Optimized Employee Experience has Direct Effect on UX #ConvCon Keynote
Mona Patel is the author of “Reframe: Shift the Way You Work, Innovate, and Think.” When she arrived here at Conversion Conference she was struck by the attendees, finding it amazing how much time we spend working to understand our customers. She has a background in design and UX so optimizing the user experience and meeting customers’ needs is what she thinks about.
But Patel wonders if we ever take that lens and point it inward. She wants to enable businesses so that employees feel optimized and fulfilled. Why? Employees are a big part of customer service. The way employees interact with your customers are going to affect your customer experience.
In 2009 she started her own company of one. She had clients and then she got pregnant. She decided to hire people to take care of her clients while she was on maternity leave. She wanted to design a hiring process that would match the customer experience she wanted. Patel started thinking about how to create a platform where she took talented people and made sure they were optimized to bring their best work to the marketplace.
This brought her to thinking about EX – employee experience. Where would you rank how optimized you feel at work? If you’re an entrepreneur or company of one, where would someone you hire rank their optimization of employee experience? Where would you rank your work experience? If you’re not a 10, write down the reasons your work is not optimized – areas where you could see improving.
If you wrote some things down, there’s good news. These are probably excuses. We can fix excuses. She’ll cover the excuses here. The fixes are in her book.
The BS Excuse Personas
She tells a story of a visit she made to a CEO. When she arrived she was pointed to the fourth floor. Turns out that was the gym and she actually is made to take a physical test before she could see the CEO. Does a test like this work? Who knows! Is there any data to support it?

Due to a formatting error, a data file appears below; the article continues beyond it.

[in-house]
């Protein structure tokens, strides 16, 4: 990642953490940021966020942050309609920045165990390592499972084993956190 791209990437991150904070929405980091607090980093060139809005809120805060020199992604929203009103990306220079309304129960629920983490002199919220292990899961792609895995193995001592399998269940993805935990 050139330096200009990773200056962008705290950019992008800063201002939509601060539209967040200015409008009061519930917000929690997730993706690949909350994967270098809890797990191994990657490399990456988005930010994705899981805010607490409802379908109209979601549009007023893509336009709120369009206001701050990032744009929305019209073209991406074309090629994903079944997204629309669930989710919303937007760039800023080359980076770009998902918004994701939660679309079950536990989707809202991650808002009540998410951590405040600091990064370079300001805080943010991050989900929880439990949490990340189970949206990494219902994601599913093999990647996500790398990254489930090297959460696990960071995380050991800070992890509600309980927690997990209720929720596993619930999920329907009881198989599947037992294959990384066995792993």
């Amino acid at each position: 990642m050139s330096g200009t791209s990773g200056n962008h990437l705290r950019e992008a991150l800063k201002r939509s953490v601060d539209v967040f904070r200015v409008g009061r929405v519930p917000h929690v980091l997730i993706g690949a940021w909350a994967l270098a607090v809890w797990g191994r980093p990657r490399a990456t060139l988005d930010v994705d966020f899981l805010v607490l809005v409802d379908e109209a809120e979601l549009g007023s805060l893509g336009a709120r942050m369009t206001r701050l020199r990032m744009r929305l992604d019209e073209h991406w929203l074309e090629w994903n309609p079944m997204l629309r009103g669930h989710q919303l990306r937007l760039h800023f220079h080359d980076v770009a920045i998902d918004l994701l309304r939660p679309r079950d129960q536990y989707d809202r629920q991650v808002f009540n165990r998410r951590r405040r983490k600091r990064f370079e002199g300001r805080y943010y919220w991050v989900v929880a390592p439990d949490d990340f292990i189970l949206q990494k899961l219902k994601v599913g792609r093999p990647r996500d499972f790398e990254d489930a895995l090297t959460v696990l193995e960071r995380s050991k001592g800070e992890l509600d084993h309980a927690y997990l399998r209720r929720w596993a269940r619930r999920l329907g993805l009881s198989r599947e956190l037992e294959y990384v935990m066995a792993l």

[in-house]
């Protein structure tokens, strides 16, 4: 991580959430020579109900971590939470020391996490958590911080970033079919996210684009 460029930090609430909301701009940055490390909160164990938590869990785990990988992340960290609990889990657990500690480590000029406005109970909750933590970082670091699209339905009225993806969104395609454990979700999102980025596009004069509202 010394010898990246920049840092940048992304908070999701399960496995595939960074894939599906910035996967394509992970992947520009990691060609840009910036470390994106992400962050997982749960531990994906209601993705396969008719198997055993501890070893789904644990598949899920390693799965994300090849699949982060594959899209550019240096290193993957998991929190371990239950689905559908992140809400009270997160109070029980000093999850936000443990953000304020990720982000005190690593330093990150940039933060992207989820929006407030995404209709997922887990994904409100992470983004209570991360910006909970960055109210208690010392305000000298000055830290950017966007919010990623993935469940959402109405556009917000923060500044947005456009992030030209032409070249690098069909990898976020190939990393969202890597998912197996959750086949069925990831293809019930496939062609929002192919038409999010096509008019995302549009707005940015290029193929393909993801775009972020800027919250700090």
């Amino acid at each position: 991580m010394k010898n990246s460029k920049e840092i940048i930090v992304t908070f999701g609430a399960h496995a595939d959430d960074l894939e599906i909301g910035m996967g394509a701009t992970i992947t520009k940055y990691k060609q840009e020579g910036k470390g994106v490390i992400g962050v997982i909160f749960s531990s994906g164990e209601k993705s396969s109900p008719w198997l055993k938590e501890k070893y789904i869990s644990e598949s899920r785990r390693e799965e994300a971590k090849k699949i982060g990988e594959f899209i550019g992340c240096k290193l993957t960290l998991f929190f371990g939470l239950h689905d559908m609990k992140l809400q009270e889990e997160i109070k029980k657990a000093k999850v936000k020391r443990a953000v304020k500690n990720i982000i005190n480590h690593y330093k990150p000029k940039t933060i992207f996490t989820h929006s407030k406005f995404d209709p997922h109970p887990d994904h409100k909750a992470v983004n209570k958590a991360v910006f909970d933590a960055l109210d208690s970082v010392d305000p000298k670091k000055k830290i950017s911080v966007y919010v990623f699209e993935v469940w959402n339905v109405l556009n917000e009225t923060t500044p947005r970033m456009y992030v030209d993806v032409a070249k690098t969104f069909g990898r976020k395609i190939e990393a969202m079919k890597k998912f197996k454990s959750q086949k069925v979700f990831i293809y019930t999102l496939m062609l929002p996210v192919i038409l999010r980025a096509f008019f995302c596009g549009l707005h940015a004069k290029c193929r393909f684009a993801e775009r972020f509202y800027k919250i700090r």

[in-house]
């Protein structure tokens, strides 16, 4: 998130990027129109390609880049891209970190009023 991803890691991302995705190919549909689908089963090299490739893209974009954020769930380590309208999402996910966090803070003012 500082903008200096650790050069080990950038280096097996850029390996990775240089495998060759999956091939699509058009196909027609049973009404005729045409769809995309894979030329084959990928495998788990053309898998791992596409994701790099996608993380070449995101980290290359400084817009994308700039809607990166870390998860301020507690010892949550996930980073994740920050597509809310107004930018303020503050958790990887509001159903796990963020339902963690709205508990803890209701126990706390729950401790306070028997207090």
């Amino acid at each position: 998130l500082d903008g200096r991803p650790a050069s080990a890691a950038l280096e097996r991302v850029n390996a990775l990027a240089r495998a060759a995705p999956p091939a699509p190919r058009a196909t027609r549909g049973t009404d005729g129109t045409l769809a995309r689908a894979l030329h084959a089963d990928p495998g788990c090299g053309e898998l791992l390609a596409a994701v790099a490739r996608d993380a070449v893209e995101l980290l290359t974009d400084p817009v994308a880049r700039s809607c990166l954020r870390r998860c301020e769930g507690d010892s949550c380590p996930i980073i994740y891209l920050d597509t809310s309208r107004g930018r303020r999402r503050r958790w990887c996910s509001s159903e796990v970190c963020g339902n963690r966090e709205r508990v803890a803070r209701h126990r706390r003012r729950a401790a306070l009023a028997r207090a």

Persona #1: The Brat
A brat is a person who judges an idea before they have data. They don’t listen to the data or the facts. They already know. We see this come up as “this is never going to work.” It comes up in design and in the workplace. This is one of the most common excuse personas we see in the design world.
Persona #2: The Bullied
A bullied persona is the one who thinks they’re a victim. They aren’t going to do anything because someone’s holding them down.
Persona #3: The Bottlenecker
The bottlenecker requires that all ideas go through them before they’re implemented. He or she will stick themselves into a process where they don’t need to be. A bottlenecker likes to be busy, but because they’re so busy, they don’t take action on plans to improve.
Persona #4: The Scaffolder
The scaffolder is the persona who builds up an idea so big that they make an excuse that something can’t be done. A larger topic — baby boomers or the economy — might be the excuse for something in the way of actually making changes.
Persona #5: The Square
The square loves the lines in the box to explain why they can’t come up with better ideas and can’t make changes. In design work we might hear that the technology doesn’t support it or there are regulations. Their excuses are actual facts that might exist but which really shouldn’t have anything to do with making changes. Look at your business from a design lens; that forces you to start from a blank slate and create.
Persona #6: The Sheep
The sheep has a herd mentality. This person has to do what everyone else is doing. They think things like, “I’m not happy at my job but no one else is either, and it won’t be better anywhere else.” If you feel like this, you might be right — but you’re not going to feel like a 10 on your satisfaction rating scale. You need to stop worrying about being right.
Persona #7: The Blamer
The blamer is going to say “It’s not me. It’s you.” It’s always something else. The blaming prevents you from having to solve the problem.
Persona #8: The Blamer
The slacker is the passenger in the car. They’re definitely not driving. And you may want to ask yourself if it’s preventing you from being happy.
Stop the Excuses
Do you relate to any of these personas? Do you work with anyone who manifests some of these traits? Stop the excuses. What’s holding you back?
Think about what you need to do to move your numbers up and get to the ten on the job satisfaction scale. Don’t let the BS excuses keep you down. If you start thinking “yeah but” then think about it – you’re bringing up excuses again.
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